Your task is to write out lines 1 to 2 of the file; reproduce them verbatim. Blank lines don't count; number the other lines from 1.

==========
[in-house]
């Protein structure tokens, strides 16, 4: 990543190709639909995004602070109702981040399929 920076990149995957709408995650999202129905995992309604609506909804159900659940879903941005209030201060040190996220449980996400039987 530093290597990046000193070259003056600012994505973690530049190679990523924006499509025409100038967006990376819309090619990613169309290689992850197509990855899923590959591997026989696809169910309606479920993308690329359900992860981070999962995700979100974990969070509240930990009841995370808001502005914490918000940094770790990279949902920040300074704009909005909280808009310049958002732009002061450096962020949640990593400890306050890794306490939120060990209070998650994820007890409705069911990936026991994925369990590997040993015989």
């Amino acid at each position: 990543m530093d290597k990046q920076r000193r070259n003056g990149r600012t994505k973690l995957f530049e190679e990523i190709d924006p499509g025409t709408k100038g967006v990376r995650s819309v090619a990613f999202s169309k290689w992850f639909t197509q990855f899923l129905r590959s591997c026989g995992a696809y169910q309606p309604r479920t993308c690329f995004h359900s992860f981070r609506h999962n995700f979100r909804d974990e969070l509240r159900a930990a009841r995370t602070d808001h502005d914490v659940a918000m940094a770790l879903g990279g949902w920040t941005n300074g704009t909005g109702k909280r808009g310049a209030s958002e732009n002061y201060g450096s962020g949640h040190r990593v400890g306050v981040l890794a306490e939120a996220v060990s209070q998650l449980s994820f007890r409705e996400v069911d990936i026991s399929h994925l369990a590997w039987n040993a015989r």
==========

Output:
[in-house]
């Protein structure tokens, strides 16, 4: 990543190709639909995004602070109702981040399929 920076990149995957709408995650999202129905995992309604609506909804159900659940879903941005209030201060040190996220449980996400039987 530093290597990046000193070259003056600012994505973690530049190679990523924006499509025409100038967006990376819309090619990613169309290689992850197509990855899923590959591997026989696809169910309606479920993308690329359900992860981070999962995700979100974990969070509240930990009841995370808001502005914490918000940094770790990279949902920040300074704009909005909280808009310049958002732009002061450096962020949640990593400890306050890794306490939120060990209070998650994820007890409705069911990936026991994925369990590997040993015989």